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Best way of Modelling Wells

Best way of Modelling Wells

Best way of Modelling Wells

Hi Everyone,

I have some doubts about what is the best way to model water wells in an epanet network.

I have seen them modeled in many ways that I will enumerate below:

Reservoir + pipe + FCV
Reservoir in dynamic level + pipe + pump
Junction with total head and negative demand (you need a "fake" reservoir at some point of the network in this case to make it work).

What do you think is the best way to model a waterwell?

Matías Seoane
Civil Engineer

RE: Best way of Modelling Wells

It depends. If you have a variable speed well pump, then a reservoir plus a FCV can work alright. This can even be used for constant speed pumps, but less accurately.

However, changes in groundwater levels over time and extremely high demands (e.g. MDD+FF) can make pumps operate below their normal output pressure and this can result in situations where the model doesn't match reality. I have a seven-well model like that right now that I inherited from a good engineer that I used to work with at another company. His model works fine for normal demand conditions, but to match field measurements during extreme conditions, he had to arbitrarily lower his fake reservoir levels. It is cumbersome, but in the absence of good data on the actual wells and well pumps, it was the best approach.

That being said, the absolute best method is to model each well and well pump as they really are. That means you need the pump performance curve, static groundwater level (=reservoir), groundwater drawdown curve, column loss curve, etc. The pump, drawdown, and column curves are then combined to create a new, composite pump performance curve. If your pump is variable speed, then you can work the similarity calculations to come up with several more parallel curves for lower speeds.

"Is it the only lesson of history that mankind is unteachable?"
--Winston S. Churchill

RE: Best way of Modelling Wells

I have used methods 2 & 3, never method 1. If I have a pump curve and pumping water level in the well, I use method 2. I think this is the best method if the information is available, and if the model matches real world data.

If I only know the well flow, I generally use method 3. I just use a negative demand, not sure what you mean about "total head" and "fake reservoir". One needs to be careful with this method because the model can return stupidly high pressures with this method, particularly if there's no where for the water to go (maybe that's what you mean about fake reservoir?). To get around this limitation, sometimes I'll fake method 2 with an assumed pump and drawdown.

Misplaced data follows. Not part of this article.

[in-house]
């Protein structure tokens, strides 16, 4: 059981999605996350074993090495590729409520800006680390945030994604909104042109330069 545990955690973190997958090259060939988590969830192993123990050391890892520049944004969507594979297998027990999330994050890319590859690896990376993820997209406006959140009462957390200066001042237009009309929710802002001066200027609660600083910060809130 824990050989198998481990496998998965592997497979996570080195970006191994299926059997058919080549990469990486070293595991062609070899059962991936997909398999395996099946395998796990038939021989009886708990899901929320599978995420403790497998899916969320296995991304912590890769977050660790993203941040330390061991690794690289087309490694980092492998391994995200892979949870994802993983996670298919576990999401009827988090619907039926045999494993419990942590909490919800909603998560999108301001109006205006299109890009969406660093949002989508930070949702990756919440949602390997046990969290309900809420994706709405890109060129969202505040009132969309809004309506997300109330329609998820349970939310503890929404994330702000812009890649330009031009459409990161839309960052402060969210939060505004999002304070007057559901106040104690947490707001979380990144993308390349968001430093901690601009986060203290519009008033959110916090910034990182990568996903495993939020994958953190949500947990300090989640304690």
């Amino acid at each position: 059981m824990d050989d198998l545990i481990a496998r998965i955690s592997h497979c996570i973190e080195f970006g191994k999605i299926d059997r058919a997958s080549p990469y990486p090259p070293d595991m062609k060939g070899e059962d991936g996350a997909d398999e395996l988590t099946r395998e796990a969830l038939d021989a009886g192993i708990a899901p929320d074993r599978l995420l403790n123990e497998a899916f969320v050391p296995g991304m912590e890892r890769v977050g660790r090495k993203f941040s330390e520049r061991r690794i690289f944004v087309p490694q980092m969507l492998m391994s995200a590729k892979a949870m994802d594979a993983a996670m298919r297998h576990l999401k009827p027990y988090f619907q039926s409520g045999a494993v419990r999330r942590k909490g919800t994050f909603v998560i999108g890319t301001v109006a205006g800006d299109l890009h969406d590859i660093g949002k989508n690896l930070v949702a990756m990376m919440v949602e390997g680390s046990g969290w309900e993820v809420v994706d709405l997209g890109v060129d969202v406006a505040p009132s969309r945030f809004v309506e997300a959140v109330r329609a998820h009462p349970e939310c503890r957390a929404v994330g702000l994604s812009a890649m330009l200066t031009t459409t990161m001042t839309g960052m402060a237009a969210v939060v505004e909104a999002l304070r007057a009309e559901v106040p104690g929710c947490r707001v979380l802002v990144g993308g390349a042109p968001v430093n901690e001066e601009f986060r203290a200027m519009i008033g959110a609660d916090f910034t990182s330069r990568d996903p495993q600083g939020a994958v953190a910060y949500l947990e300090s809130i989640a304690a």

RE: Best way of Modelling Wells

I have always done this using method 1.
The reservoir is at static hgl in the well.
The pump is set to the correct elevation with a fully modeled pump curve.
The FCV models the well performance as determined by the draw down curve.
Input new FCV curves to model long term changes in the draw down or other influences on well performance.
yes, you do need a short pipe between the reservoir and the pump otherwise EPAnet can get upset.

I find the negative demand the third method would be cumbersome since the pump and well performances are variable.


RE: Best way of Modelling Wells

Thanks to everyone for the answers.

77JQX: What I tried to say in case 3 was to put as the elevation of the node with negative demand the "real elevation" plus an extra elevation to represent pressure.
Fake Reservoir (I've read it also as silly reservoir) is when you put a reservoir with same head of the well node and connected by a pipe with a checkvalve to avoid reverse flow. I've seen this in some epanet examples made by some people.

This thread really helped me to identify the options available.

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